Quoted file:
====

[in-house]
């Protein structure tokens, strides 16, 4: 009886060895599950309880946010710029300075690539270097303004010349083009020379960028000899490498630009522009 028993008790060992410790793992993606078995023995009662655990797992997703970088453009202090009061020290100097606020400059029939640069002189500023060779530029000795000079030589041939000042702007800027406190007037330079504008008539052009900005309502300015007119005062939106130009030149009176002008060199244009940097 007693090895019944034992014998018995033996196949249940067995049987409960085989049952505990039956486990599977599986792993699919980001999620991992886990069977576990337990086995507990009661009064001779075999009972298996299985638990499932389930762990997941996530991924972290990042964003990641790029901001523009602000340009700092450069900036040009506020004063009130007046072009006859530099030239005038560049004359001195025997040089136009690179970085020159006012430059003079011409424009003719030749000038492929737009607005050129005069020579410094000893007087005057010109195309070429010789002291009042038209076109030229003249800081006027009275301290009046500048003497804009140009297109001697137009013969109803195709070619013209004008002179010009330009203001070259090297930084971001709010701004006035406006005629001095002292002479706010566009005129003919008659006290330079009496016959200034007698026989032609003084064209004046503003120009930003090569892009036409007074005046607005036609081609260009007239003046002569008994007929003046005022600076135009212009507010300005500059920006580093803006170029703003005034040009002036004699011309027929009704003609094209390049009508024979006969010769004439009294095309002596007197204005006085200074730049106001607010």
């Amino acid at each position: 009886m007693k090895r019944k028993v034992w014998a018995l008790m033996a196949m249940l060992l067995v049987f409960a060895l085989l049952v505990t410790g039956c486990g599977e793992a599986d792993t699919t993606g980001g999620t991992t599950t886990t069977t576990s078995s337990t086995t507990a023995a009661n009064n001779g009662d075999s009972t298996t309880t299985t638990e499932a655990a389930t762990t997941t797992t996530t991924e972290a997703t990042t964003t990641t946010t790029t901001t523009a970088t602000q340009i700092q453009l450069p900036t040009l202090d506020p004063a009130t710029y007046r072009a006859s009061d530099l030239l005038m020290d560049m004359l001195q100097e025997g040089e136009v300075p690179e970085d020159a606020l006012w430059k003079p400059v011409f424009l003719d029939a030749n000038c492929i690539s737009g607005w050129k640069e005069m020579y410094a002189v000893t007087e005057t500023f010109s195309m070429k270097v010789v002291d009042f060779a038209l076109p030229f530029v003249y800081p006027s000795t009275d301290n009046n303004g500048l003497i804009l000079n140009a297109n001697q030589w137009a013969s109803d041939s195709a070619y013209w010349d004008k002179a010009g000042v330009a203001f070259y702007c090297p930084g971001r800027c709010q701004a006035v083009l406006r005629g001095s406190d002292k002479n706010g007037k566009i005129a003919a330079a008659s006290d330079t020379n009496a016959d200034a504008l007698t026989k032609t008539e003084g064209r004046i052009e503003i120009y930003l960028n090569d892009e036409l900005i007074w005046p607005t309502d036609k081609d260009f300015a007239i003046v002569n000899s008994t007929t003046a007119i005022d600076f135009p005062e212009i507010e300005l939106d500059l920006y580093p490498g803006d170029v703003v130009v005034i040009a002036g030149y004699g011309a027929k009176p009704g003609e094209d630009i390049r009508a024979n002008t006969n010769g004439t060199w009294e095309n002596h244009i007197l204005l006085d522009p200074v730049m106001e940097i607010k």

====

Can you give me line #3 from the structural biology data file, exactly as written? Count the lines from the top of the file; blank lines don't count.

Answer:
């Amino acid at each position: 009886m007693k090895r019944k028993v034992w014998a018995l008790m033996a196949m249940l060992l067995v049987f409960a060895l085989l049952v505990t410790g039956c486990g599977e793992a599986d792993t699919t993606g980001g999620t991992t599950t886990t069977t576990s078995s337990t086995t507990a023995a009661n009064n001779g009662d075999s009972t298996t309880t299985t638990e499932a655990a389930t762990t997941t797992t996530t991924e972290a997703t990042t964003t990641t946010t790029t901001t523009a970088t602000q340009i700092q453009l450069p900036t040009l202090d506020p004063a009130t710029y007046r072009a006859s009061d530099l030239l005038m020290d560049m004359l001195q100097e025997g040089e136009v300075p690179e970085d020159a606020l006012w430059k003079p400059v011409f424009l003719d029939a030749n000038c492929i690539s737009g607005w050129k640069e005069m020579y410094a002189v000893t007087e005057t500023f010109s195309m070429k270097v010789v002291d009042f060779a038209l076109p030229f530029v003249y800081p006027s000795t009275d301290n009046n303004g500048l003497i804009l000079n140009a297109n001697q030589w137009a013969s109803d041939s195709a070619y013209w010349d004008k002179a010009g000042v330009a203001f070259y702007c090297p930084g971001r800027c709010q701004a006035v083009l406006r005629g001095s406190d002292k002479n706010g007037k566009i005129a003919a330079a008659s006290d330079t020379n009496a016959d200034a504008l007698t026989k032609t008539e003084g064209r004046i052009e503003i120009y930003l960028n090569d892009e036409l900005i007074w005046p607005t309502d036609k081609d260009f300015a007239i003046v002569n000899s008994t007929t003046a007119i005022d600076f135009p005062e212009i507010e300005l939106d500059l920006y580093p490498g803006d170029v703003v130009v005034i040009a002036g030149y004699g011309a027929k009176p009704g003609e094209d630009i390049r009508a024979n002008t006969n010769g004439t060199w009294e095309n002596h244009i007197l204005l006085d522009p200074v730049m106001e940097i607010k």